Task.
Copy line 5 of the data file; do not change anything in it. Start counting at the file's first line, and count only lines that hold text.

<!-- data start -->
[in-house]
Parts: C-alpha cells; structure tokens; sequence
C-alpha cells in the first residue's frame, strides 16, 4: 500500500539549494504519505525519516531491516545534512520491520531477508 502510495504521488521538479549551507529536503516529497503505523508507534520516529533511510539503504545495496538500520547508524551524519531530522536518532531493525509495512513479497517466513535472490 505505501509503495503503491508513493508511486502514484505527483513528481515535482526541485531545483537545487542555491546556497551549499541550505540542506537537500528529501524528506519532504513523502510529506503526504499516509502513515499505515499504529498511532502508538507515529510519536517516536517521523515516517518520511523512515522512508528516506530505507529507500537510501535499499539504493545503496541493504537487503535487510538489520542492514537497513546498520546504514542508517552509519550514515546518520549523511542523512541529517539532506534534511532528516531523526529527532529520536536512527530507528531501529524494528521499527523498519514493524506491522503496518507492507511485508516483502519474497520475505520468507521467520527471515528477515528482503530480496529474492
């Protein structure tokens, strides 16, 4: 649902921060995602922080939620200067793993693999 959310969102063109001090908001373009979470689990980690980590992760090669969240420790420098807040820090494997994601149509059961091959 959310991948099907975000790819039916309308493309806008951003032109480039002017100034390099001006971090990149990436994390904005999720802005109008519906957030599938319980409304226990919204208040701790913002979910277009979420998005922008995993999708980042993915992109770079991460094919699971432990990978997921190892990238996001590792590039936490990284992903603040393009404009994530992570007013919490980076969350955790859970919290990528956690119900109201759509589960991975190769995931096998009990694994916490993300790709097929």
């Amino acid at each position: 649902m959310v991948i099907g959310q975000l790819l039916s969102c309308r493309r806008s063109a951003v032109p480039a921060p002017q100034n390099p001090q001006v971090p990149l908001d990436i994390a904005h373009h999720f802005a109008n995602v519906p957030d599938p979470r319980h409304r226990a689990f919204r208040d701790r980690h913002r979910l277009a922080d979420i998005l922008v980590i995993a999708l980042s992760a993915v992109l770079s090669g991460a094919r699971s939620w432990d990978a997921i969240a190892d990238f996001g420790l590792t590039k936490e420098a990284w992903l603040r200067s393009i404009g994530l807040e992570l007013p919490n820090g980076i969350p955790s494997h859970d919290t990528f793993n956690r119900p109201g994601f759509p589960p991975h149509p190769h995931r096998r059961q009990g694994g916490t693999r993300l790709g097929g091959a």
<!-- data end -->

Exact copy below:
């Amino acid at each position: 649902m959310v991948i099907g959310q975000l790819l039916s969102c309308r493309r806008s063109a951003v032109p480039a921060p002017q100034n390099p001090q001006v971090p990149l908001d990436i994390a904005h373009h999720f802005a109008n995602v519906p957030d599938p979470r319980h409304r226990a689990f919204r208040d701790r980690h913002r979910l277009a922080d979420i998005l922008v980590i995993a999708l980042s992760a993915v992109l770079s090669g991460a094919r699971s939620w432990d990978a997921i969240a190892d990238f996001g420790l590792t590039k936490e420098a990284w992903l603040r200067s393009i404009g994530l807040e992570l007013p919490n820090g980076i969350p955790s494997h859970d919290t990528f793993n956690r119900p109201g994601f759509p589960p991975h149509p190769h995931r096998r059961q009990g694994g916490t693999r993300l790709g097929g091959a």